Monday, May 17th | 7 Sivan 5781

Subscribe
April 13, 2021 1:12 pm
0

City University of New York’s Student Senate Votes Not to Adopt IHRA Definition of Antisemitism: ‘Devastating to Jewish Students’

avatar by Benjamin Kerstein

The B. Altman & Company Building housing the City University of New York Graduate Center in New York City. Photo: Beyond My Ken/Wikimedia.

The City University of New York’s student senate voted down a resolution to adopt the IHRA’s Working Definition of Antisemitism on Sunday, in a process described as “devastating to Jewish students” by a campus Jewish community leader.

The University Student Senate (USS) of CUNY voted on two separate resolutions: one calling for the adoption of the IHRA definition, and the other offering a separate definition put forward by the Jewish Law Students Association (JLSA), which would exclude anti-Zionist speech or activity from being considered antisemitic.

Among other things, the IHRA definition defines claiming that Israel is a racist project, comparing Israel to the Nazis, and “using the symbols and images associated with classic antisemitism” to attack Israel, as antisemitic.

The USS pro-IHRA resolution — supported by a number of Jewish groups on campus — cited a series of incidents of antisemitism that recently took place in the US, as well as incidents on college campuses, including CUNY itself, as reasons for adopting the definition. It also called for action against racism and discrimination against all minority groups.

Related coverage

May 17, 2021 12:05 pm

UN General Assembly to Meet Over Mideast Violence on Thursday

The UN General Assembly will meet on Thursday over fighting between Israel and Palestinian militants, General Assembly President Volkan Bozkir...

The JLSA resolution, in contrast, claimed that labeling anti-Zionist and anti-Israel speech and activity as “inherently” antisemitic is a form of “anti-Palestinian racism,” that antisemitism “is not an exceptional form of bigotry,” and accused those opposed to antisemitism of “privileging” one group over another.

Ultimately, the two resolutions were voted down after a five-hour debate between representatives from both sides.

The JLSA resolution was presented “in collaboration with our partners” at CUNY Law Students for Justice in Palestine, according to the document, and supported by a number of pro-Palestinian groups on and off campus. Algemeiner requests for comment to the university, the USS, the JLSA, and CUNY Law Students for Justice in Palestine were not immediately returned.

A petition circulated by Jewish students and others supporting the pro-IHRA resolution before the vote asserted, “Certain campus groups are seeking to delegitimize [the IHRA] definition by spreading misinformation about the resolution. Students for Justice in Palestine has gone so far as to create a reactive resolution, which includes its own definition of antisemitism.”

“The Jewish students at CUNY strongly condemn this resolution,” the petition read. “These groups do not represent the Jewish community. Jews should have the right to define what is and is not antisemitic just like other communities have the right to define what constitutes bigotry against them.”

Ilya Bratman — the Executive Director of Hillel at Baruch, City and John Jay Colleges, Pace and Fordham Universities, FIT, New School, and the School of Visual Arts — told The Algemeiner that the debate was filled with “heated and derogatory rhetoric” against the IHRA supporters, “with threats, accusations, and name-calling.”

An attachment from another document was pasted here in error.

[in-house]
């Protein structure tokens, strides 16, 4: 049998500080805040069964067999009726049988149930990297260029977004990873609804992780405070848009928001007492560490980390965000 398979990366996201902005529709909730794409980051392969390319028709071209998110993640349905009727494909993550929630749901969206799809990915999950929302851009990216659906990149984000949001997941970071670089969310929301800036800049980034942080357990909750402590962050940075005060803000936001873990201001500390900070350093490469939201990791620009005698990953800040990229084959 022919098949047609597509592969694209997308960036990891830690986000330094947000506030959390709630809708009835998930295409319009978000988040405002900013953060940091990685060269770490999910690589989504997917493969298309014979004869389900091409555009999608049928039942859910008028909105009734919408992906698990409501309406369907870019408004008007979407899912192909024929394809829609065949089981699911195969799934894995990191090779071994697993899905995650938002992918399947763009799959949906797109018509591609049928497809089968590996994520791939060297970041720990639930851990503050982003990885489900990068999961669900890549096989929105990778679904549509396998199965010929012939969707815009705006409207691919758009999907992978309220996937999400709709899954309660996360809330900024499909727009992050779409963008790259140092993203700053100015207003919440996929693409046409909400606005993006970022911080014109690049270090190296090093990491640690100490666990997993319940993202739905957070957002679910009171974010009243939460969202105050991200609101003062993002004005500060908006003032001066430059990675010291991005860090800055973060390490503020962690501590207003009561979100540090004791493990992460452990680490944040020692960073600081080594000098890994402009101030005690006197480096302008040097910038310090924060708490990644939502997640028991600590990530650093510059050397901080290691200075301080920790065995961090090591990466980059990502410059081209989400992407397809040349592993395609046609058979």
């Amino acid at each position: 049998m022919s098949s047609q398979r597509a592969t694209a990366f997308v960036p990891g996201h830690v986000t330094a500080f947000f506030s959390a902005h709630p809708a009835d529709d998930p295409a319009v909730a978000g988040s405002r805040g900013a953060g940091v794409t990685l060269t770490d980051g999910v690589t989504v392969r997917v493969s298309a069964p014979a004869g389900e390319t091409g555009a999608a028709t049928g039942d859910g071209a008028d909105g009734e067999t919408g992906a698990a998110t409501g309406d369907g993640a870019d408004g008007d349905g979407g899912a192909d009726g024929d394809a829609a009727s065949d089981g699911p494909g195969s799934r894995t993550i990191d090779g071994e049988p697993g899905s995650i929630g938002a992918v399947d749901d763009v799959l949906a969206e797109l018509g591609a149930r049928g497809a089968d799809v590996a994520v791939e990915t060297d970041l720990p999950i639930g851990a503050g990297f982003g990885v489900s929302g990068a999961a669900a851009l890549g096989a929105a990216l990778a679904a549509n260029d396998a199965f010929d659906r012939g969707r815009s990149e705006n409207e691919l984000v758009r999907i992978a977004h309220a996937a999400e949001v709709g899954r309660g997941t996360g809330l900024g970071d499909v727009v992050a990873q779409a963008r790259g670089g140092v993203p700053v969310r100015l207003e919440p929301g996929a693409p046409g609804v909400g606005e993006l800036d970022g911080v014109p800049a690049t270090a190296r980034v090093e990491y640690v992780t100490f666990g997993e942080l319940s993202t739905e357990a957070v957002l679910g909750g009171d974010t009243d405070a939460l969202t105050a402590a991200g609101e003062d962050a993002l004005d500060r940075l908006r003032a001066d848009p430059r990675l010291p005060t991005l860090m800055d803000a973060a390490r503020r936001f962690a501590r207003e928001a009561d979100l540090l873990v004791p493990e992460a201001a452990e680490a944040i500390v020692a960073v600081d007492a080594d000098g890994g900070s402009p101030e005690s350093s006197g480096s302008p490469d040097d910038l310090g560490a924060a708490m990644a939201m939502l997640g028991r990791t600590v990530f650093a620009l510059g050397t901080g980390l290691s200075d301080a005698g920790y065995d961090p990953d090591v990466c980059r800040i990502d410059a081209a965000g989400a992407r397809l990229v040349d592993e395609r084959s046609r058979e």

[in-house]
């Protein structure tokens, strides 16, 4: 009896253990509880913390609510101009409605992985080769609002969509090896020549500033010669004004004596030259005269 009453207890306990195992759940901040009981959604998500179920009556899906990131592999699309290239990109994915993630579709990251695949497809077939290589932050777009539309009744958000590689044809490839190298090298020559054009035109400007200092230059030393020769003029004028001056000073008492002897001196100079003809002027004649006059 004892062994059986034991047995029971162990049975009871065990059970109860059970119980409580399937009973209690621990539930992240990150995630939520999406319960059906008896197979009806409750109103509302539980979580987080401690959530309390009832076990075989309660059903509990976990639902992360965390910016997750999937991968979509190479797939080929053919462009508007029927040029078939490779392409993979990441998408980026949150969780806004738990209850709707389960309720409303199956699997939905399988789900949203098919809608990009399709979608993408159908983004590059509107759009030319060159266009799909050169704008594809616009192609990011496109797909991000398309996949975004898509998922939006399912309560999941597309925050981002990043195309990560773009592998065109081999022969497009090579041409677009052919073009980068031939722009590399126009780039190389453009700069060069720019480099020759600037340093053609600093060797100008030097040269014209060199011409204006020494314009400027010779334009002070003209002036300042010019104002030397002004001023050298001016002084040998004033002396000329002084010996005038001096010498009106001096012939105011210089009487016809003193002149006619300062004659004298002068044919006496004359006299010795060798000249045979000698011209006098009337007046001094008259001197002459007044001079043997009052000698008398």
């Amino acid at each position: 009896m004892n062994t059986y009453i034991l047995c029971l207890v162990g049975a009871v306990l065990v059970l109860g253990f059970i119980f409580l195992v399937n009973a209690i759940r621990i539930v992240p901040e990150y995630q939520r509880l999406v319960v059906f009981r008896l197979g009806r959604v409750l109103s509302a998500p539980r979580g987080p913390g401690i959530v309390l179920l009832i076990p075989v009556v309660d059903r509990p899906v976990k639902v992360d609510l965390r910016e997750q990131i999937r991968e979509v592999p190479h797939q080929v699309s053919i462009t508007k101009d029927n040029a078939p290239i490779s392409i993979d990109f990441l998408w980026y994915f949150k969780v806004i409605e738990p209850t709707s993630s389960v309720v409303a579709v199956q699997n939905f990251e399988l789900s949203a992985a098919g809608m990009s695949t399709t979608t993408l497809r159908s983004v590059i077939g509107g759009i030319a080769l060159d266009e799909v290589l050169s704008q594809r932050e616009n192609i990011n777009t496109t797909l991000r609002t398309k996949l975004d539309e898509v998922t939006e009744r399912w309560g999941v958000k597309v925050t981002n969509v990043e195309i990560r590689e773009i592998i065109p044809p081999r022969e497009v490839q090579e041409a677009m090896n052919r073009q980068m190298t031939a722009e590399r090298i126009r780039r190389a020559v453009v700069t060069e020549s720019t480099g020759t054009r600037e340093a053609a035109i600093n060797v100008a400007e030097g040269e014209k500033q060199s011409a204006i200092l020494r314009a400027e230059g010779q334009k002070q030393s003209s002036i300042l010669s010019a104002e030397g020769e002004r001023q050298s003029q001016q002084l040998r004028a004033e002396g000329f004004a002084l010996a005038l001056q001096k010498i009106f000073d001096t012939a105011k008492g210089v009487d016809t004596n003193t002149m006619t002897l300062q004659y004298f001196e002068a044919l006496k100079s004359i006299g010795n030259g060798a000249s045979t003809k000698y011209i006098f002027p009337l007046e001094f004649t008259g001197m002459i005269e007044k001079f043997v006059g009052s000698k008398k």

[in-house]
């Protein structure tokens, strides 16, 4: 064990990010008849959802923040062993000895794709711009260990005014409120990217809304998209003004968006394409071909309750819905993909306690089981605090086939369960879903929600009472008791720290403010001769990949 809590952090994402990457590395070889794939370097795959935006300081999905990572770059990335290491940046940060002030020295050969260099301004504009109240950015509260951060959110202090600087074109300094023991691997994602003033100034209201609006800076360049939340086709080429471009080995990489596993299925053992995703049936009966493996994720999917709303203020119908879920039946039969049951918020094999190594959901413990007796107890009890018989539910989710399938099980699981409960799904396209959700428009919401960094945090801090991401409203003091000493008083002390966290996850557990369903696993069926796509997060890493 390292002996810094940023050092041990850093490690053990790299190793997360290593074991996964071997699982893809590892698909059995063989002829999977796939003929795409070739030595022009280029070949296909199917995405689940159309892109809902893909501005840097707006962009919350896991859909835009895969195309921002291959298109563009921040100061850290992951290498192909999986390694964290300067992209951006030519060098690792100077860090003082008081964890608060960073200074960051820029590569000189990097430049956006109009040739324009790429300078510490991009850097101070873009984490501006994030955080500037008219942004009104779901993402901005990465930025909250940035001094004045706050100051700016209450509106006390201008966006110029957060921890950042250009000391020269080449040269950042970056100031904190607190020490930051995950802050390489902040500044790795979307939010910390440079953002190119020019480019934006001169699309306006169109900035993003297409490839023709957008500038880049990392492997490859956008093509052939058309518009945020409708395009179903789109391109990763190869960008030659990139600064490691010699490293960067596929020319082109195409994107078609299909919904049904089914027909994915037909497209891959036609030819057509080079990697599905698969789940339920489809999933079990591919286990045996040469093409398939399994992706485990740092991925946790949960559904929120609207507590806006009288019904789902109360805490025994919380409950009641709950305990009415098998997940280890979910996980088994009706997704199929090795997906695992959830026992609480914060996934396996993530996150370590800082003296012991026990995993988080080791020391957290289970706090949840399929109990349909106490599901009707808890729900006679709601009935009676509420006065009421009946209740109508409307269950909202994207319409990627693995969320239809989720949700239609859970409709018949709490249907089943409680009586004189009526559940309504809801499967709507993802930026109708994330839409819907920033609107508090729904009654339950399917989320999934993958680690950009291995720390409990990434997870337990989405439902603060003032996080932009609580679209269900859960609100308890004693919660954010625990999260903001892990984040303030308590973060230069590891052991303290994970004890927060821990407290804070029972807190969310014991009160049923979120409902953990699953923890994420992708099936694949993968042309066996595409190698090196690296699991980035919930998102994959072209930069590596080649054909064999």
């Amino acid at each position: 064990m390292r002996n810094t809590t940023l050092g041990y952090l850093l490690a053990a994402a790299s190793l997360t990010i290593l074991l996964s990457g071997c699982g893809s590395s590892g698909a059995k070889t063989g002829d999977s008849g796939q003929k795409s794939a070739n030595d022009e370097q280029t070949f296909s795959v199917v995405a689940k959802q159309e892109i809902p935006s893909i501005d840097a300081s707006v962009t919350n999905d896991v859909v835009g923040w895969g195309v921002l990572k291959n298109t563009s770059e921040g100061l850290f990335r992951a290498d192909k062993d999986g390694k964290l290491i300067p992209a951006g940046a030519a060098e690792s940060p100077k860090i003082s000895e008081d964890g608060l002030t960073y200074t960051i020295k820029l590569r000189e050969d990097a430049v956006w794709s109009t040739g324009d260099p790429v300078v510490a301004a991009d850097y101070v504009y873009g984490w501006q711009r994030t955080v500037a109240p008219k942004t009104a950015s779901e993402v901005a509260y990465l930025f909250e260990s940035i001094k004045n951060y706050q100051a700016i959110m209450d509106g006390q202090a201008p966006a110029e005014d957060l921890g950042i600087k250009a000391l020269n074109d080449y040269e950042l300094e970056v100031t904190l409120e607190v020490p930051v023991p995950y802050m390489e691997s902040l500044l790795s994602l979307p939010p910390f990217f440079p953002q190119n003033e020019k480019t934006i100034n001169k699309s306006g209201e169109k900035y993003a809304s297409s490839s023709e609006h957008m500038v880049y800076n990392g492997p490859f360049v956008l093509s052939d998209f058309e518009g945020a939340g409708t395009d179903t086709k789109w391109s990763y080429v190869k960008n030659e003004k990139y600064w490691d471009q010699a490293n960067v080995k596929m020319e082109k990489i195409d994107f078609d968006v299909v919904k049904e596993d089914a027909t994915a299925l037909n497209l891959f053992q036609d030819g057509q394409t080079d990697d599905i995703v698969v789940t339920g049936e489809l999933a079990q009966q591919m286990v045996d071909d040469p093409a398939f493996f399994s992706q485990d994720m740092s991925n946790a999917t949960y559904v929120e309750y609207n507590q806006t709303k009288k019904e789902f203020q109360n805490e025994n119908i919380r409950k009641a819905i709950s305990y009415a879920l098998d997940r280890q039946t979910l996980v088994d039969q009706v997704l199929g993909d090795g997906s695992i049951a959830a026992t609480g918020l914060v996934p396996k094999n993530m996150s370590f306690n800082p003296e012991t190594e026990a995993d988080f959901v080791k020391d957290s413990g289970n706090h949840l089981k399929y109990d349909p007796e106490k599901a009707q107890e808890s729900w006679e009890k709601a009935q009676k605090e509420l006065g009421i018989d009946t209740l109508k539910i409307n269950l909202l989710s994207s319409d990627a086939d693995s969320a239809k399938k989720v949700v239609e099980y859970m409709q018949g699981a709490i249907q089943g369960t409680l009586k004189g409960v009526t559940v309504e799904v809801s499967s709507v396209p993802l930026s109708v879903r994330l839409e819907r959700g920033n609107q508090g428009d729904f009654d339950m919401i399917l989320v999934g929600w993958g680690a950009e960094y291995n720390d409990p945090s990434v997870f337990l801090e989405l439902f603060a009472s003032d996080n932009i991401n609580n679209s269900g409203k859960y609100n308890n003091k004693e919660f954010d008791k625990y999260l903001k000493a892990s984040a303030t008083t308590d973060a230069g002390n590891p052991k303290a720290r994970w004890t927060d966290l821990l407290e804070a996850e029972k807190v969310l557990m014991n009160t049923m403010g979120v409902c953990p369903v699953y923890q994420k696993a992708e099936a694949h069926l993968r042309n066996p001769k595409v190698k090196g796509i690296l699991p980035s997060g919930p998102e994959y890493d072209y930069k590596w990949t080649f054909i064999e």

“It was a very disturbing and difficult day and month for all students involved,” he said. “There was a lack of civility and consideration for each other. The language was extremely pejorative and the rhetoric was very negative.”

“This is not over, as we anticipate that these proceedings will reverberate for days to come,” Bratman added.

The IHRA supporters, he said, asked for “civility and process,” “education and tolerance … compromise and consensus,” and “to hear all voices — the majority voice and the minority voices.”

“None of this was achieved,” he said. “The climate at the USS is extremely negative now and many students have stated that they don’t feel safe or comfortable as a result of these proceedings.”

The entire experience, Bratman said, “has been devastating to Jewish students.”

Roz Rothstein, co-founder and CEO of the Israel education organization StandWithUs, commented, “While it is extremely disappointing that CUNY USS voted against the IHRA definition of antisemitism, we are relieved that a definition that was crafted by members of Students for Justice in Palestine to shield themselves from being criticized for promoting antisemitism was also voted down.”

“We commend Jewish students for standing up to such malicious bigotry and for the petition they created online that garnered thousands of signatures in favor of the IHRA definition,” she said. “CUNY USS can still do the right thing by supporting the majority of Jewish students and recognizing the IHRA definition and we call on them to do so.”

In Sept. 2020, The Algemeiner reported on a video that appeared to show Nerdeen Kiswani, a pro-Palestinian activist at CUNY, threatening to set fire to a Black man wearing an IDF sweatshirt. CUNY at first condemned the incident, but immediately rescinded the condemnation and apologized to Kiswani.

In Feb. 2020, the Algemeiner also reported on the case of Rafaella Guntz, a Jewish former student at CUNY who was forced out of the school by what she described as antisemitic and anti-Zionist harassment she faced due to her pro-Israel activism.

The harassment included a petition attacking her that was signed by numerous students and professors.

Share this Story: Share On Facebook Share On Twitter

Let your voice be heard!

Join the Algemeiner

Algemeiner.com

This site is protected by reCAPTCHA and the Google Privacy Policy and Terms of Service apply.